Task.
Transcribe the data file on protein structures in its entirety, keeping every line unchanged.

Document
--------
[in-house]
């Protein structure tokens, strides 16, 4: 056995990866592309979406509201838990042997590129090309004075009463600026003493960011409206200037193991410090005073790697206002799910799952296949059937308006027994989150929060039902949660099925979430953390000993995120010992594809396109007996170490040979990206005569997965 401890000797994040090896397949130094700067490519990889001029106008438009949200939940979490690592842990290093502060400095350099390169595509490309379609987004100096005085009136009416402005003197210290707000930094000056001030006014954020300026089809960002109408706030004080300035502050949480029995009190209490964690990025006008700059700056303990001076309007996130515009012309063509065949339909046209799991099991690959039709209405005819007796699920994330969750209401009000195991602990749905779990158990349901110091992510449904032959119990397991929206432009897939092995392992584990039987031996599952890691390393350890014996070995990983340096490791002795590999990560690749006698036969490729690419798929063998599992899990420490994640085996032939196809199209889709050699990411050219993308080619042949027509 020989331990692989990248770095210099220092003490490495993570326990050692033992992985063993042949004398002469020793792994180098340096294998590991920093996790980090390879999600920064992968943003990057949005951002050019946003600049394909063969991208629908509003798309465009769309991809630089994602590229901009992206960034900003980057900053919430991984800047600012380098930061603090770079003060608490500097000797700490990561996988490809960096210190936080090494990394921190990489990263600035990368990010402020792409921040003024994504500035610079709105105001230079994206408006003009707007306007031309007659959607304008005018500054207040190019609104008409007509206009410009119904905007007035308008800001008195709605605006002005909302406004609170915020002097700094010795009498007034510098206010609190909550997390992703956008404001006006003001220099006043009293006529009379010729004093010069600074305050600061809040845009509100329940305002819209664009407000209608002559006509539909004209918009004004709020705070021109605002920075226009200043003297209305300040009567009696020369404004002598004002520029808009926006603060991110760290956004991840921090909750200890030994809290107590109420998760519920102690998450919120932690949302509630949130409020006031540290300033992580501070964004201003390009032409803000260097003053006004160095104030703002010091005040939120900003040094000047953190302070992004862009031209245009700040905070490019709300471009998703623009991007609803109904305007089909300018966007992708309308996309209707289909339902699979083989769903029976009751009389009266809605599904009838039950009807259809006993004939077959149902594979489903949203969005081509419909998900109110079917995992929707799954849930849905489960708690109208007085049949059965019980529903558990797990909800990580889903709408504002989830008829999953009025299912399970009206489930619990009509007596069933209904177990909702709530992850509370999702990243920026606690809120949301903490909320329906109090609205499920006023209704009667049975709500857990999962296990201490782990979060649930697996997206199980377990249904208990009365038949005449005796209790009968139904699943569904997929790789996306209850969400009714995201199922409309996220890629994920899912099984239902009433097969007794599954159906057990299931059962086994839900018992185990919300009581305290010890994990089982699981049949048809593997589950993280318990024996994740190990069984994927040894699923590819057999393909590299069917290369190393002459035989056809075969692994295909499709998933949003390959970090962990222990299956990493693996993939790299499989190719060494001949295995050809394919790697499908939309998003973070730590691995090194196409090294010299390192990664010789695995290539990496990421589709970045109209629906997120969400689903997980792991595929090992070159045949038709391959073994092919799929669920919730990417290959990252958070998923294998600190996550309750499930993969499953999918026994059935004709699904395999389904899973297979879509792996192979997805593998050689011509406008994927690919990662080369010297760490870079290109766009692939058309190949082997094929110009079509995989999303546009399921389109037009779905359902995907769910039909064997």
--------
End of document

[in-house]
């Protein structure tokens, strides 16, 4: 056995990866592309979406509201838990042997590129090309004075009463600026003493960011409206200037193991410090005073790697206002799910799952296949059937308006027994989150929060039902949660099925979430953390000993995120010992594809396109007996170490040979990206005569997965 401890000797994040090896397949130094700067490519990889001029106008438009949200939940979490690592842990290093502060400095350099390169595509490309379609987004100096005085009136009416402005003197210290707000930094000056001030006014954020300026089809960002109408706030004080300035502050949480029995009190209490964690990025006008700059700056303990001076309007996130515009012309063509065949339909046209799991099991690959039709209405005819007796699920994330969750209401009000195991602990749905779990158990349901110091992510449904032959119990397991929206432009897939092995392992584990039987031996599952890691390393350890014996070995990983340096490791002795590999990560690749006698036969490729690419798929063998599992899990420490994640085996032939196809199209889709050699990411050219993308080619042949027509 020989331990692989990248770095210099220092003490490495993570326990050692033992992985063993042949004398002469020793792994180098340096294998590991920093996790980090390879999600920064992968943003990057949005951002050019946003600049394909063969991208629908509003798309465009769309991809630089994602590229901009992206960034900003980057900053919430991984800047600012380098930061603090770079003060608490500097000797700490990561996988490809960096210190936080090494990394921190990489990263600035990368990010402020792409921040003024994504500035610079709105105001230079994206408006003009707007306007031309007659959607304008005018500054207040190019609104008409007509206009410009119904905007007035308008800001008195709605605006002005909302406004609170915020002097700094010795009498007034510098206010609190909550997390992703956008404001006006003001220099006043009293006529009379010729004093010069600074305050600061809040845009509100329940305002819209664009407000209608002559006509539909004209918009004004709020705070021109605002920075226009200043003297209305300040009567009696020369404004002598004002520029808009926006603060991110760290956004991840921090909750200890030994809290107590109420998760519920102690998450919120932690949302509630949130409020006031540290300033992580501070964004201003390009032409803000260097003053006004160095104030703002010091005040939120900003040094000047953190302070992004862009031209245009700040905070490019709300471009998703623009991007609803109904305007089909300018966007992708309308996309209707289909339902699979083989769903029976009751009389009266809605599904009838039950009807259809006993004939077959149902594979489903949203969005081509419909998900109110079917995992929707799954849930849905489960708690109208007085049949059965019980529903558990797990909800990580889903709408504002989830008829999953009025299912399970009206489930619990009509007596069933209904177990909702709530992850509370999702990243920026606690809120949301903490909320329906109090609205499920006023209704009667049975709500857990999962296990201490782990979060649930697996997206199980377990249904208990009365038949005449005796209790009968139904699943569904997929790789996306209850969400009714995201199922409309996220890629994920899912099984239902009433097969007794599954159906057990299931059962086994839900018992185990919300009581305290010890994990089982699981049949048809593997589950993280318990024996994740190990069984994927040894699923590819057999393909590299069917290369190393002459035989056809075969692994295909499709998933949003390959970090962990222990299956990493693996993939790299499989190719060494001949295995050809394919790697499908939309998003973070730590691995090194196409090294010299390192990664010789695995290539990496990421589709970045109209629906997120969400689903997980792991595929090992070159045949038709391959073994092919799929669920919730990417290959990252958070998923294998600190996550309750499930993969499953999918026994059935004709699904395999389904899973297979879509792996192979997805593998050689011509406008994927690919990662080369010297760490870079290109766009692939058309190949082997094929110009079509995989999303546009399921389109037009779905359902995907769910039909064997």